Population-based studies using a combination of molecular techniques and conventional epidemiological methods have been used to study the dynamics of tuberculosis (TB) transmission but the relative utility of each technique has not yet been established. A prospective population-based molecular and epidemiological study of patients diagnosed with TB was conducted in three urban districts of Madrid (Spain) during 1997-1999. Analysis was performed using the capture-recapture method including covariates in which conventional epidemiological data and the information on clustered cases obtained by DNA fingerprinting were regarded as independent and complementary procedures. The estimate obtained by molecular analysis alone, that 31.6% of TB cases were due to recent transmission, was revised to 44.8% (95% CI: 31.4-58.2) using the capture-recapture method. The estimated completeness of the combined databases for identification of recent transmission was 59.2%. Underestimation of the true prevalence of recent transmission was higher with conventional epidemiology than molecular analysis, particularly for patients <35 years old and those with a history of imprisonment. In this study, use of the capture-recapture technique allowed us to combine epidemiological information obtained by conventional and molecular methods to quantify the number of cases of recently transmitted TB in the community and identify specific populations at high risk of disease. This information is clearly important because such groups are a prime target for improved TB control measures. In the long term, this combination of techniques may contribute significantly to control the spread of TB.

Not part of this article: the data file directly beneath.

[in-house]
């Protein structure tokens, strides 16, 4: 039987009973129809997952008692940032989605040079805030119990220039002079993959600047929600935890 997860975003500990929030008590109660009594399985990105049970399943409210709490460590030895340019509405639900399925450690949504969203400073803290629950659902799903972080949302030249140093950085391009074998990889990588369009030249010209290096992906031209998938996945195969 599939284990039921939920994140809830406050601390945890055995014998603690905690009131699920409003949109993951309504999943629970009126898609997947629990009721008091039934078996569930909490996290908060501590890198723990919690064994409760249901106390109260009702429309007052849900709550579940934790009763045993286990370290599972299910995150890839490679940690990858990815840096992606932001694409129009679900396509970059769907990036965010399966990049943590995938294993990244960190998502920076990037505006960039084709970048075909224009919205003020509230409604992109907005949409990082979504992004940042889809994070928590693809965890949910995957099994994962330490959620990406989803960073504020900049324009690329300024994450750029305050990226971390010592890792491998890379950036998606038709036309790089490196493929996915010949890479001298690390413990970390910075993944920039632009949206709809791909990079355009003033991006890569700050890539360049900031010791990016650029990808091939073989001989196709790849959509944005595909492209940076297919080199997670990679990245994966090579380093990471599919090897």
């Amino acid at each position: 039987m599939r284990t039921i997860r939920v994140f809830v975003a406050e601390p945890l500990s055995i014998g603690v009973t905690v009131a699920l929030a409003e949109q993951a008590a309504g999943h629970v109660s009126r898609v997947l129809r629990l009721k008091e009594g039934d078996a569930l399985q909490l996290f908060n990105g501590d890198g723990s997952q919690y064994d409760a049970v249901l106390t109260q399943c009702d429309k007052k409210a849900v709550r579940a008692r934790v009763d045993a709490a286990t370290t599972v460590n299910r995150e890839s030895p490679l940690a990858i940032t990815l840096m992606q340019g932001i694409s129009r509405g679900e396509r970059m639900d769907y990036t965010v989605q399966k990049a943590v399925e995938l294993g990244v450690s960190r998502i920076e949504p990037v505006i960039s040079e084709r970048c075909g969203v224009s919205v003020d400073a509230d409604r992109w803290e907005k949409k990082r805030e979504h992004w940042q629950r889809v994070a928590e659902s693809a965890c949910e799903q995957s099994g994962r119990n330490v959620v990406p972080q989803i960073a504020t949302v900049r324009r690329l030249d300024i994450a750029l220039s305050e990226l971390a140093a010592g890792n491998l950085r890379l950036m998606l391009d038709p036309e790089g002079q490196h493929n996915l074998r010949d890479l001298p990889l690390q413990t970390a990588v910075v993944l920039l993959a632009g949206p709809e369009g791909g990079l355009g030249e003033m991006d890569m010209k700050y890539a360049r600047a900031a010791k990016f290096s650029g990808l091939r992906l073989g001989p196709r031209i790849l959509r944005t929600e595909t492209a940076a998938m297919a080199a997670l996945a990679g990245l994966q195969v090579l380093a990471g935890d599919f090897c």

17. Molecular Infectious Disease Epidemiology: Survival Analysis and Algorithms Linking Phylogenies to Transmission Trees.

    PubMed

    Kenah, Eben; Britton, Tom; Halloran, M Elizabeth; Longini, Ira M

    2016-04-01